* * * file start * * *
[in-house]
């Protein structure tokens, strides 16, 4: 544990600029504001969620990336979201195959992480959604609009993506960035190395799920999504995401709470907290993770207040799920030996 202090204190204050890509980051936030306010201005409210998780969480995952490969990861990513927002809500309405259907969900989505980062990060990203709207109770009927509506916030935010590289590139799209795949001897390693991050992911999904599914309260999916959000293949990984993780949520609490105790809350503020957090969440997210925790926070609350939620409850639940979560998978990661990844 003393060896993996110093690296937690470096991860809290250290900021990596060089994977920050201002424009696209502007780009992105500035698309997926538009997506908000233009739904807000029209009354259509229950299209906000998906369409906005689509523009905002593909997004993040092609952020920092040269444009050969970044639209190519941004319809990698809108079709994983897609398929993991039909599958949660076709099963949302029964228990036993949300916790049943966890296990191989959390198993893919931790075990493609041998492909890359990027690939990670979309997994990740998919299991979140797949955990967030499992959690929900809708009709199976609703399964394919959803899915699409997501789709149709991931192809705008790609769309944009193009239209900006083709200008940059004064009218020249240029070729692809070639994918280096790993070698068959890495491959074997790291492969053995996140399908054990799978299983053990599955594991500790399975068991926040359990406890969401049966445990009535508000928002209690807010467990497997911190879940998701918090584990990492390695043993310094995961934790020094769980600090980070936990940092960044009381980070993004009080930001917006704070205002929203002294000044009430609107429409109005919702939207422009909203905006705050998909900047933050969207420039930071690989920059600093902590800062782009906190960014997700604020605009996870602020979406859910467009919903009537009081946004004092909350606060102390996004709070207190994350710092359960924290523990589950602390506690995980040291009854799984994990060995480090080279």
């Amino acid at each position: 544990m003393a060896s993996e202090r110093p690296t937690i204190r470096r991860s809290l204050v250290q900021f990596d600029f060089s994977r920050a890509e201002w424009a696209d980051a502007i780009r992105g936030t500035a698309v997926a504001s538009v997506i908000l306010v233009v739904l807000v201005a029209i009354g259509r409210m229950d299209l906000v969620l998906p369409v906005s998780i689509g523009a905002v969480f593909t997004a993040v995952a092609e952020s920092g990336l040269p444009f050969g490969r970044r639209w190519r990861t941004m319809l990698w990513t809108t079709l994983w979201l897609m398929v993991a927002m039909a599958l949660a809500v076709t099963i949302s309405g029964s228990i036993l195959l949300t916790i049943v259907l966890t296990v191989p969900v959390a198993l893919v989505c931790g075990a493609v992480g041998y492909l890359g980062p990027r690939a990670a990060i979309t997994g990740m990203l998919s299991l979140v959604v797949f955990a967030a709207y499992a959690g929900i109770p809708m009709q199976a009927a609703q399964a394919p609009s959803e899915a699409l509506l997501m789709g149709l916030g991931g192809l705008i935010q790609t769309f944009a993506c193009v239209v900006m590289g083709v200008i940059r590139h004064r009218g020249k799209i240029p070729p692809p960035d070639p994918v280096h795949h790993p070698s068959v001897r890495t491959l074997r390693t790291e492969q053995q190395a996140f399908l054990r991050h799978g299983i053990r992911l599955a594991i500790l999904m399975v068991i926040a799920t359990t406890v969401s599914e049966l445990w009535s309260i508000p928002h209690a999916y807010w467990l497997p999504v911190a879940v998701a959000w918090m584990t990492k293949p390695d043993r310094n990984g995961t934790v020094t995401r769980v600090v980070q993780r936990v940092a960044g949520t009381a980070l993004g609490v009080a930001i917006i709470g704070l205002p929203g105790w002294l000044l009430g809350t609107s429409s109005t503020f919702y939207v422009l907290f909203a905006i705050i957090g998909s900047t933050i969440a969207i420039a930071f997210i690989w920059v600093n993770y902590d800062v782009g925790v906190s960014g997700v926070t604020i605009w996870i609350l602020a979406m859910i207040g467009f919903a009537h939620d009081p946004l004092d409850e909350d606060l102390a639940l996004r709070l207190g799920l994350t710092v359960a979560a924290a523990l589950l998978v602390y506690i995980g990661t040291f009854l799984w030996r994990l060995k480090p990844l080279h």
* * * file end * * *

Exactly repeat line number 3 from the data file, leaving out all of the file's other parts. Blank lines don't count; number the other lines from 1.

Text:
């Amino acid at each position: 544990m003393a060896s993996e202090r110093p690296t937690i204190r470096r991860s809290l204050v250290q900021f990596d600029f060089s994977r920050a890509e201002w424009a696209d980051a502007i780009r992105g936030t500035a698309v997926a504001s538009v997506i908000l306010v233009v739904l807000v201005a029209i009354g259509r409210m229950d299209l906000v969620l998906p369409v906005s998780i689509g523009a905002v969480f593909t997004a993040v995952a092609e952020s920092g990336l040269p444009f050969g490969r970044r639209w190519r990861t941004m319809l990698w990513t809108t079709l994983w979201l897609m398929v993991a927002m039909a599958l949660a809500v076709t099963i949302s309405g029964s228990i036993l195959l949300t916790i049943v259907l966890t296990v191989p969900v959390a198993l893919v989505c931790g075990a493609v992480g041998y492909l890359g980062p990027r690939a990670a990060i979309t997994g990740m990203l998919s299991l979140v959604v797949f955990a967030a709207y499992a959690g929900i109770p809708m009709q199976a009927a609703q399964a394919p609009s959803e899915a699409l509506l997501m789709g149709l916030g991931g192809l705008i935010q790609t769309f944009a993506c193009v239209v900006m590289g083709v200008i940059r590139h004064r009218g020249k799209i240029p070729p692809p960035d070639p994918v280096h795949h790993p070698s068959v001897r890495t491959l074997r390693t790291e492969q053995q190395a996140f399908l054990r991050h799978g299983i053990r992911l599955a594991i500790l999904m399975v068991i926040a799920t359990t406890v969401s599914e049966l445990w009535s309260i508000p928002h209690a999916y807010w467990l497997p999504v911190a879940v998701a959000w918090m584990t990492k293949p390695d043993r310094n990984g995961t934790v020094t995401r769980v600090v980070q993780r936990v940092a960044g949520t009381a980070l993004g609490v009080a930001i917006i709470g704070l205002p929203g105790w002294l000044l009430g809350t609107s429409s109005t503020f919702y939207v422009l907290f909203a905006i705050i957090g998909s900047t933050i969440a969207i420039a930071f997210i690989w920059v600093n993770y902590d800062v782009g925790v906190s960014g997700v926070t604020i605009w996870i609350l602020a979406m859910i207040g467009f919903a009537h939620d009081p946004l004092d409850e909350d606060l102390a639940l996004r709070l207190g799920l994350t710092v359960a979560a924290a523990l589950l998978v602390y506690i995980g990661t040291f009854l799984w030996r994990l060995k480090p990844l080279h």